Yeah, but the kids like, like if they've watched a YouTube clip now, they'll know to look down the next column to see what they want to play next … you get suggestions there so.
Forms of automated communication specifically addressing infants was also located in examples of children’s software products from mobile app stores: the My Baby Selfie app from the iTunes App Store and the Baby Selfie app from the Google Play store. These applications are designed to support baby image capture and sharing, promising to “allow your baby to take a photo of him himself [sic]” (Giudicelli), based on automated software features that use sounds and images to capture a babies attention and touch sensors to activate image capture and storage. In one sense, these applications may appear to empower infants to participate in the production of digital content, namely selfies, yet they also clearly distribute this agency with and through mobile media and digital software. Moreover, they imply forms of conduct, expectations and imperatives around the possibilities of infant presence in a participatory digital culture.
Immanent Ethic and Critique
Digital participation typically assumes a degree of individual agency in deciding what to share, post, or communicate that is not typically available to infants. The emerging communicative practices of infants detailed above suggests that infants are increasingly connecting, however this communicative agency is distributed amongst a network of ambient devices, user-friendly interfaces, proxy users, and software sorting. Such distributions reflect conditions Deuze has noted, that we do not live with but in media. He argues this ubiquity, habituation, and embodiment of media and communication technologies pervade and constitute our lives becoming effectively invisible, negating the possibility of an outside from which resistance can be mounted. Whilst, resistance remains a solution promoted in medical discourses and paediatric advice proposing no ‘screen time’ for children aged below two (Strasburger and Hogan), Deuze’s thesis suggests this is ontologically futile and instead we should strive for a more immanent relation that seeks to modulate choices and actions from within our media life: finding “creative ways to wield the awesome communication power of media both ethically and aesthetically” ("Unseen" 367).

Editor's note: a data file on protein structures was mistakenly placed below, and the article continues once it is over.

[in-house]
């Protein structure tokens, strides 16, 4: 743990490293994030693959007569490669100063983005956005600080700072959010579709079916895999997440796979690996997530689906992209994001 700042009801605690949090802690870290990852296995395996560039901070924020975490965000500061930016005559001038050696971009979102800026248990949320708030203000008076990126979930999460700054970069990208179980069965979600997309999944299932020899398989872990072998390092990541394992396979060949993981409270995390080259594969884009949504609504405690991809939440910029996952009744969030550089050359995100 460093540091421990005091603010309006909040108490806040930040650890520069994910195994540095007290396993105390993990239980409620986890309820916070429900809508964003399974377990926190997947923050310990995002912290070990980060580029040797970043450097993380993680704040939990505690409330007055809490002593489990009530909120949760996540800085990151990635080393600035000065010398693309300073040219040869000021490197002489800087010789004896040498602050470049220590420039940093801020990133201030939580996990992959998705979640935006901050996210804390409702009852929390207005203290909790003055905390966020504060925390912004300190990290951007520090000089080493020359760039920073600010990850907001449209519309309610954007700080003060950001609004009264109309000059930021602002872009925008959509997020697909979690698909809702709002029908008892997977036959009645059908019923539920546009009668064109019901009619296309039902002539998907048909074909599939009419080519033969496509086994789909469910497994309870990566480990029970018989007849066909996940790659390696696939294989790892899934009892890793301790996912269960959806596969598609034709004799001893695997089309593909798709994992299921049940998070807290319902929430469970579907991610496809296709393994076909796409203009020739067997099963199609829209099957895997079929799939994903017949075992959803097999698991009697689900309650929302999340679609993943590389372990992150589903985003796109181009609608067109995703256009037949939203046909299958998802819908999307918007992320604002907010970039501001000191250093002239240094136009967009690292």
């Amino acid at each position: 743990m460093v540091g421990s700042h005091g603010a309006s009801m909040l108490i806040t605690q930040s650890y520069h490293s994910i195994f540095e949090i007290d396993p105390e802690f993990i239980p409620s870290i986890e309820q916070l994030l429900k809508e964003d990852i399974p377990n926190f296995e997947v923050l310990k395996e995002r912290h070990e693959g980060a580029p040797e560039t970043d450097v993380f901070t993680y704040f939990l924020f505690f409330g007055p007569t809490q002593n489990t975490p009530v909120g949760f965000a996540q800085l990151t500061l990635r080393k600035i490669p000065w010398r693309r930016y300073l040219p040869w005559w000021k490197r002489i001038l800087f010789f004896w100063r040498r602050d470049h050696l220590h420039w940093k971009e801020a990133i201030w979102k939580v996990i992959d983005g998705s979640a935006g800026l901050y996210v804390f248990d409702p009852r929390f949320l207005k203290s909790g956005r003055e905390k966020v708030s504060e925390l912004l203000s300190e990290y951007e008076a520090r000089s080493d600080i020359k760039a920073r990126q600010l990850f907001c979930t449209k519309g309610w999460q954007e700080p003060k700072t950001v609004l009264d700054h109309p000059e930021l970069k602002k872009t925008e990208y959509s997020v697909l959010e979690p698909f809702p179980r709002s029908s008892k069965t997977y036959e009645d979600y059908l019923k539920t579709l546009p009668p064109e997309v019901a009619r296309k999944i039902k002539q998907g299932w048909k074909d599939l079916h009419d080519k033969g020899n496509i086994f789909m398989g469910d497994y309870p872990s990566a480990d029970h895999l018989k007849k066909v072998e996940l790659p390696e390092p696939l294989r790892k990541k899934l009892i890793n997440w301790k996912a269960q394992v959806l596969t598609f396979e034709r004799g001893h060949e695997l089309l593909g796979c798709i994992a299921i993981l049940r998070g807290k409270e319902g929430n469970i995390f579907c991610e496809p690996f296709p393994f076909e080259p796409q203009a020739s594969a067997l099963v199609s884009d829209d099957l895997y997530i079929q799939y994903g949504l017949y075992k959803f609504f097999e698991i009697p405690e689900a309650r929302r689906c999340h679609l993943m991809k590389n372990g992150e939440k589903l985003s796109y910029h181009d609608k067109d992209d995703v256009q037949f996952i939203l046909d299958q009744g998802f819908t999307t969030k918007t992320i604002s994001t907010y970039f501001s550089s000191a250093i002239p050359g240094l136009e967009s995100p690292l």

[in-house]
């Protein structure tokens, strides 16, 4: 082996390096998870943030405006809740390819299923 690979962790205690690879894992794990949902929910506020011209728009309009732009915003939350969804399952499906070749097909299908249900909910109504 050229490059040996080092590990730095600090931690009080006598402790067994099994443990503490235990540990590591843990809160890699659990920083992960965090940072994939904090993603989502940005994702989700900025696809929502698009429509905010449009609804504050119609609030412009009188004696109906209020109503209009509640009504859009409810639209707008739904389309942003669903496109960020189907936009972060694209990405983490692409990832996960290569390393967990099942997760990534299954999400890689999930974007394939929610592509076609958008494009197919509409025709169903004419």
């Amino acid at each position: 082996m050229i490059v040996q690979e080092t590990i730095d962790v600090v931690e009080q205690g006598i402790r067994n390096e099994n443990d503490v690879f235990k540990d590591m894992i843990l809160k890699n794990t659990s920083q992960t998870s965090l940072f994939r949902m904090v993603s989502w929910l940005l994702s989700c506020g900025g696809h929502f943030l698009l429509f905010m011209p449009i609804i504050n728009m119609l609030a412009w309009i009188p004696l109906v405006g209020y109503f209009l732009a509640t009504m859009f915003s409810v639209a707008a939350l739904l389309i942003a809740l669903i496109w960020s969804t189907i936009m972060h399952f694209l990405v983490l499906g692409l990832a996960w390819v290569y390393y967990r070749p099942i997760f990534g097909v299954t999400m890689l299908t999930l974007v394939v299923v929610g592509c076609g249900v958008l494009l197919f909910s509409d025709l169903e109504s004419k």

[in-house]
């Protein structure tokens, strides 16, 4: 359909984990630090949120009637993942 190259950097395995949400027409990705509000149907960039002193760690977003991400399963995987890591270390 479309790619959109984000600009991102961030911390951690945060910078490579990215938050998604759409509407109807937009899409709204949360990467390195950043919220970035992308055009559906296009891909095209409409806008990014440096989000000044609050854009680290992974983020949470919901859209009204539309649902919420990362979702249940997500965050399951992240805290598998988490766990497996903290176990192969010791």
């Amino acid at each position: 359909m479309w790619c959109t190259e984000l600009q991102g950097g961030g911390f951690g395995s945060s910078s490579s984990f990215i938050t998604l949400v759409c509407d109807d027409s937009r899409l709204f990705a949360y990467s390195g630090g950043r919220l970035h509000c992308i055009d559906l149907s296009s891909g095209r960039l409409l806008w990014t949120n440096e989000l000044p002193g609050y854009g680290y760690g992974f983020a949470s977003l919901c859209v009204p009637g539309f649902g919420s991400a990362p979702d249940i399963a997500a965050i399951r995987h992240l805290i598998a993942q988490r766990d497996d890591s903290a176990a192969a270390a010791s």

An immanent ethics and a critical aesthetics of infant mediated life can be located in examples of cultural production and everyday parental practice addressing the arrangements of infant mobile media and communication discussed above. For example, an article in the Guardian, ‘Toddlers pose a serious risk to smartphones and tablets’ parodies moral panics around children’s exposure to media by noting that media devices are at greater risk of physical damage from children handling them, whilst a design project from the Eindhoven Academy – called New Born Fame – built from soft toys shaped like social media logos, motion and touch sensors that activate image capture (much like babyselfie apps), but with automated social media sharing, critically interrogates the ways infants are increasingly bound-up with the networked and algorithmic regimes of our computational culture. Finally, parents in this research revealed that they carefully considered the ethics of media in their children’s lives by organising everyday media practices that balanced dwelling with new, old, and non media forms, and by curating their digitally mediated interactions and archives with an awareness they were custodians of their children’s digital memories (Garde-Hansen et al.). I suggest these examples work from an immanent ethical and critical position in order to make visible and operate from within the conditions of infant media life.
Rather than seeking to deny or avoid the diversity of encounters infants have with and through mobile media in their everyday lives, this analysis has explored the ways infants are increasingly configured as users of mobile media and communication technologies, identifying an emerging repertoire of infant mobile communication techniques. The emerging practices of infant mobile communication outlined here are intertwined with contemporary household media environments, and assembled through accidental, assisted, and automated relations of living with mobile media. Moreover, such entanglements of use are both represented and discursively reconfigured through multiple channels, contexts, and networks of public mediation. Together, these diverse contexts and forms of conduct have implications for both studying and understanding the ways babies are emerging as active participants and interpellated subjects within a continually expanding digital culture.
This research was supported with funding from the Australian Research Council (ARC) Discovery Early Career Researcher Award (DE130100735). I would like to express my appreciation to the children and families involved in this study for their generous contribution of time and experiences.